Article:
Arrest might solve a dozen other robbery cases


By Robert Frank

It’s lineup time for a 44-year-old man whom Laval Police arrested, Oct. 1. Investigators suspect that he might be linked to more than a dozen robberies in Laval and the North Shore.

“Just before midnight, the man stole cash from the register of a convenience store at 1119 Jean Lesage, in St. Vincent de Paul,” Sgt. Frédéric Jean told The Suburban. “He fled in a stolen vehicle that patrollers quickly spotted. They followed him across the bridge to Montreal, where his vehicle struck a divider and stopped at the corner of Pie IX and Henri Bourassa. The officers quickly apprehended him after he fled on foot.”

The man, who has a record of similar infractions, appeared to have been living out of the vehicle, based upon the personal effects that investigators found inside. The following morning, he faced charges in criminal court of using a weapon in the commission of a crime.

Mystery shooting

Laval detectives are also looking into a 25-year-old gunshot victim dumped at the Cité de la santé superhospital 25 minutes after midnight, Oct. 1.

A car drove up to the hospital and left the man, who had been shot in the abdomen.

“The vehicle that dropped him off had been involved in a hit-and-run at Cité de la santé, which called 9-1-1,” Sgt. Jean said in an interview. “The victim had been sedated with painkillers, so investigators couldn’t interview him.”

Soon afterward, Montreal Police tracked down the driver of BMW they stopped on Walkley Avenue in Notre Dame de Grâce district. Investigators handcuffed the young man, who wore a black hoodie, and took him away in the back of a squad car for questioning.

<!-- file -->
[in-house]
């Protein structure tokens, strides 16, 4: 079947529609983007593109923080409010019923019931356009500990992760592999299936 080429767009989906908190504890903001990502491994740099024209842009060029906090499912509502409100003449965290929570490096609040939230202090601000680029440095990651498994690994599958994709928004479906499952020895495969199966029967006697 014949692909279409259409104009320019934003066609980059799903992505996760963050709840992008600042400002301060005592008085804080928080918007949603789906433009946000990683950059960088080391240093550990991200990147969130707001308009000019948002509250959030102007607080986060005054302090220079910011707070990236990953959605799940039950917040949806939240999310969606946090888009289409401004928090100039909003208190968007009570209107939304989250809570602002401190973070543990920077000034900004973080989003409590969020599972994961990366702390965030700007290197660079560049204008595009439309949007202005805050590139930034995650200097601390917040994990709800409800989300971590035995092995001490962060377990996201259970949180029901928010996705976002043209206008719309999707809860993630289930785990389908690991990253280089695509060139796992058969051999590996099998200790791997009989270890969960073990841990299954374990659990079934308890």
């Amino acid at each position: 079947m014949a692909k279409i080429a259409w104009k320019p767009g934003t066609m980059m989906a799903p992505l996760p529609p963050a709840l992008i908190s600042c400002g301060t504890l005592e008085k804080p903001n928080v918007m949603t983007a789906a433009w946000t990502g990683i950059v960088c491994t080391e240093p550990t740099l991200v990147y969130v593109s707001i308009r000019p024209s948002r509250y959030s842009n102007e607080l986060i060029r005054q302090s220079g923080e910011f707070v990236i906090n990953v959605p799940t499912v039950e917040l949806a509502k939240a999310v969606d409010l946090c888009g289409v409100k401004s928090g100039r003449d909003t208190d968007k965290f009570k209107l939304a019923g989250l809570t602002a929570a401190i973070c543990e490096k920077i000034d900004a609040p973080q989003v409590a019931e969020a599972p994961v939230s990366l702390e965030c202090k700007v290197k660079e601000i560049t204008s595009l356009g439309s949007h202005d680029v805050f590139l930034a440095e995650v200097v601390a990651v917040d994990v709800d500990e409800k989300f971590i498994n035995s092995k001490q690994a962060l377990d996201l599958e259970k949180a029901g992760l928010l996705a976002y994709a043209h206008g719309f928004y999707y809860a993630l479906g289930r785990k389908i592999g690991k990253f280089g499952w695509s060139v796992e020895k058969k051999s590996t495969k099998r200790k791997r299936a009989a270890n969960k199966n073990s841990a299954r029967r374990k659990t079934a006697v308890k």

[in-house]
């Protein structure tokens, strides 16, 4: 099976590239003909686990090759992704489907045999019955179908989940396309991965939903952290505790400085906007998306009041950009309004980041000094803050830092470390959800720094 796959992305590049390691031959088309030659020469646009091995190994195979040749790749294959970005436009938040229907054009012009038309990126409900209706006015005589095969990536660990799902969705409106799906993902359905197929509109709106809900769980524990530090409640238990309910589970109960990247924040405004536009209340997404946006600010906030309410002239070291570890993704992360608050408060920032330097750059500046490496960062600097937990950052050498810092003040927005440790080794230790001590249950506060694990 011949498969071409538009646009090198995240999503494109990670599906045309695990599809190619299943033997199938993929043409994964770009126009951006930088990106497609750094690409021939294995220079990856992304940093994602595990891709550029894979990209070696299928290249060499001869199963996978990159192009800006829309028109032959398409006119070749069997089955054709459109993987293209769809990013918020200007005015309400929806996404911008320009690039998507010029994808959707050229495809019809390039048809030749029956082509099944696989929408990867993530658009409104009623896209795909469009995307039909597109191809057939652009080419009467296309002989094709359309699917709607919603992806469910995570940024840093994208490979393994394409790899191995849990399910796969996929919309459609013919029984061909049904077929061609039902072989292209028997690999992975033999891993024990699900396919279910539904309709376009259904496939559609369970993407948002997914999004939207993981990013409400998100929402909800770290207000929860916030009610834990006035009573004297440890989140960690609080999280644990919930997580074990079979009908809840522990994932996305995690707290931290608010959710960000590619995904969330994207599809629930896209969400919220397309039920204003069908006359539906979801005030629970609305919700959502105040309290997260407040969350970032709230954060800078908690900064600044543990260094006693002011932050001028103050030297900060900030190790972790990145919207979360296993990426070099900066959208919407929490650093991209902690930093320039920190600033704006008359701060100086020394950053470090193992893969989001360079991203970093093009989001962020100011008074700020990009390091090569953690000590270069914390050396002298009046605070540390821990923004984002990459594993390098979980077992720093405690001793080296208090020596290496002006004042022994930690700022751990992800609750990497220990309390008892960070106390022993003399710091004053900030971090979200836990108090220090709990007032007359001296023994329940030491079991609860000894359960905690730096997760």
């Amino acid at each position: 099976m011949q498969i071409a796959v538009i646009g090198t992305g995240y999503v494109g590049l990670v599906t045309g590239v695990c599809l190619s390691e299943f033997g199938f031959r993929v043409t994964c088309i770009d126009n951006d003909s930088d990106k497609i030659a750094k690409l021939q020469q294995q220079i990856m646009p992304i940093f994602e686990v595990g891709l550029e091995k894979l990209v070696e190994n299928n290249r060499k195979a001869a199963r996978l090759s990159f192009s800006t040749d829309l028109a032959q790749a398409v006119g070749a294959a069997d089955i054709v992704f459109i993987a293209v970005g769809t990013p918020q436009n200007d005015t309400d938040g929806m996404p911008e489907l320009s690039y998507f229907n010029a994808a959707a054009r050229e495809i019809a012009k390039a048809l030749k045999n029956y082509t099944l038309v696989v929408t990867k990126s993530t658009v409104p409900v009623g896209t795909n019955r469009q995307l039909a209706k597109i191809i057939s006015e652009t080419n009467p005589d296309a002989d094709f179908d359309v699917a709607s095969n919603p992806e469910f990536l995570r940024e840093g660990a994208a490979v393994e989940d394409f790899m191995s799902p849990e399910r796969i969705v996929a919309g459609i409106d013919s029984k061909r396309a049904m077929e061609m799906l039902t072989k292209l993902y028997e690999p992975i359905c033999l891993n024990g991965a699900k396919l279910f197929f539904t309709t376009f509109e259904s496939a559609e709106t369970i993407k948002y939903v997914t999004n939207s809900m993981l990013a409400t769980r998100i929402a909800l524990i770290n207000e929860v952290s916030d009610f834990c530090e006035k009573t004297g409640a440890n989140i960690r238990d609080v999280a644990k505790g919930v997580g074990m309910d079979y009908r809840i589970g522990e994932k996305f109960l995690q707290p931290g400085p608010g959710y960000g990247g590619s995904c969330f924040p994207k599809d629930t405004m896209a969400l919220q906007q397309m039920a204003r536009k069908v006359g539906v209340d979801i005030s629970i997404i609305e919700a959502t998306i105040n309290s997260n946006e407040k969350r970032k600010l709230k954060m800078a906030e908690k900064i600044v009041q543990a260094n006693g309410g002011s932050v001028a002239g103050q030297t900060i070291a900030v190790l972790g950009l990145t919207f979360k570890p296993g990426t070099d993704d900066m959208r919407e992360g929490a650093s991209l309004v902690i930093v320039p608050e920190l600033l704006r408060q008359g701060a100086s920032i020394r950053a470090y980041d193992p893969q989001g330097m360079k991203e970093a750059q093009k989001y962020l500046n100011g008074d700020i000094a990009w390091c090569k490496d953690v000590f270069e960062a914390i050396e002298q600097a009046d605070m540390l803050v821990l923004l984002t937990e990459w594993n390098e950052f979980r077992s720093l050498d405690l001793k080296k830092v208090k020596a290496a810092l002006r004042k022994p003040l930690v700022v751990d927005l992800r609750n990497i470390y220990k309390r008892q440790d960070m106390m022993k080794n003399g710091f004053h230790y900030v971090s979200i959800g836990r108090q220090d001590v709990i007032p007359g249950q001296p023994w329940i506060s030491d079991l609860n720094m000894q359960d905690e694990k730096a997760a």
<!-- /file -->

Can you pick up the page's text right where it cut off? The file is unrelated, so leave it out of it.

“The person whom they met was considered to be a very important witness, but no arrests have been made as yet in this case,” Sgt. Jean said.

151001 Walkley witness detained

Material witness held for questioning in Montreal

Motorists survive triple collision

A spectacular crash crumpled three cars but spared their drivers from death, Oct. 1.

“The accident happened during rush hour at St. Martin and Laurentides,” Sgt. Jean reported. “The cars were pretty badly mangled, but the injuries were not very severe.”

The intersection is one of Laval’s four deadliest where, as The Suburban reported in 2013, the Parti Québécois government approved installing red-light cameras—Robocop devices that monitor motorists who traverse in intersection illegally. St. Martin and Laurentides was the only intersection of the four that was also approved to get fixed photo radar, as well as the red-light camera.

The devices were supposed to be in operation by early 2014. Just before last week’s three-way collision, Liberal Transport Minister Robert Poëti was in Laval to announce that the plan would at last go ahead.

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